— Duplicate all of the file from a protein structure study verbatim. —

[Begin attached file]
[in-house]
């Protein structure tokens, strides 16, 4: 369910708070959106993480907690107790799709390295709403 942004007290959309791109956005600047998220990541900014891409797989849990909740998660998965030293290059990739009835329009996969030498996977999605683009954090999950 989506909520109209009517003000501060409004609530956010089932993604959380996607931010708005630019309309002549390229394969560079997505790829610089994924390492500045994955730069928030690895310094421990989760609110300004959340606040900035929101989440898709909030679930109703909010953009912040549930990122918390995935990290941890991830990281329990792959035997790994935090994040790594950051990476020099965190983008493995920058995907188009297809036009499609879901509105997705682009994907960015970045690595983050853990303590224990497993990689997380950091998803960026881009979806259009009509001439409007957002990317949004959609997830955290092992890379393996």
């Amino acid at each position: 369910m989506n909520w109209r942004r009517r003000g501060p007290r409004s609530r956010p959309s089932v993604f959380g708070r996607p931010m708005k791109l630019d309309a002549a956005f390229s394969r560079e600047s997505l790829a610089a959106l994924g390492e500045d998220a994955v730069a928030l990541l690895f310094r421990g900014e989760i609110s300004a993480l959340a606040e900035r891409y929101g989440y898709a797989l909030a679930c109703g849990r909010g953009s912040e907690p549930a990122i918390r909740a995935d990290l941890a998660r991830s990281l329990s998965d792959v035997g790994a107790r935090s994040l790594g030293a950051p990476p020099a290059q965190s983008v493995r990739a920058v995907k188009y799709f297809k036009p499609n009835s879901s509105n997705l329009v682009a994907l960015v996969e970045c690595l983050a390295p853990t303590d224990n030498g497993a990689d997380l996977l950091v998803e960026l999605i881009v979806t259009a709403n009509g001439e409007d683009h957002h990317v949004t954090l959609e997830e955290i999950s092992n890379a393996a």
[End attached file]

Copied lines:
[in-house]
């Protein structure tokens, strides 16, 4: 369910708070959106993480907690107790799709390295709403 942004007290959309791109956005600047998220990541900014891409797989849990909740998660998965030293290059990739009835329009996969030498996977999605683009954090999950 989506909520109209009517003000501060409004609530956010089932993604959380996607931010708005630019309309002549390229394969560079997505790829610089994924390492500045994955730069928030690895310094421990989760609110300004959340606040900035929101989440898709909030679930109703909010953009912040549930990122918390995935990290941890991830990281329990792959035997790994935090994040790594950051990476020099965190983008493995920058995907188009297809036009499609879901509105997705682009994907960015970045690595983050853990303590224990497993990689997380950091998803960026881009979806259009009509001439409007957002990317949004959609997830955290092992890379393996």
């Amino acid at each position: 369910m989506n909520w109209r942004r009517r003000g501060p007290r409004s609530r956010p959309s089932v993604f959380g708070r996607p931010m708005k791109l630019d309309a002549a956005f390229s394969r560079e600047s997505l790829a610089a959106l994924g390492e500045d998220a994955v730069a928030l990541l690895f310094r421990g900014e989760i609110s300004a993480l959340a606040e900035r891409y929101g989440y898709a797989l909030a679930c109703g849990r909010g953009s912040e907690p549930a990122i918390r909740a995935d990290l941890a998660r991830s990281l329990s998965d792959v035997g790994a107790r935090s994040l790594g030293a950051p990476p020099a290059q965190s983008v493995r990739a920058v995907k188009y799709f297809k036009p499609n009835s879901s509105n997705l329009v682009a994907l960015v996969e970045c690595l983050a390295p853990t303590d224990n030498g497993a990689d997380l996977l950091v998803e960026l999605i881009v979806t259009a709403n009509g001439e409007d683009h957002h990317v949004t954090l959609e997830e955290i999950s092992n890379a393996a």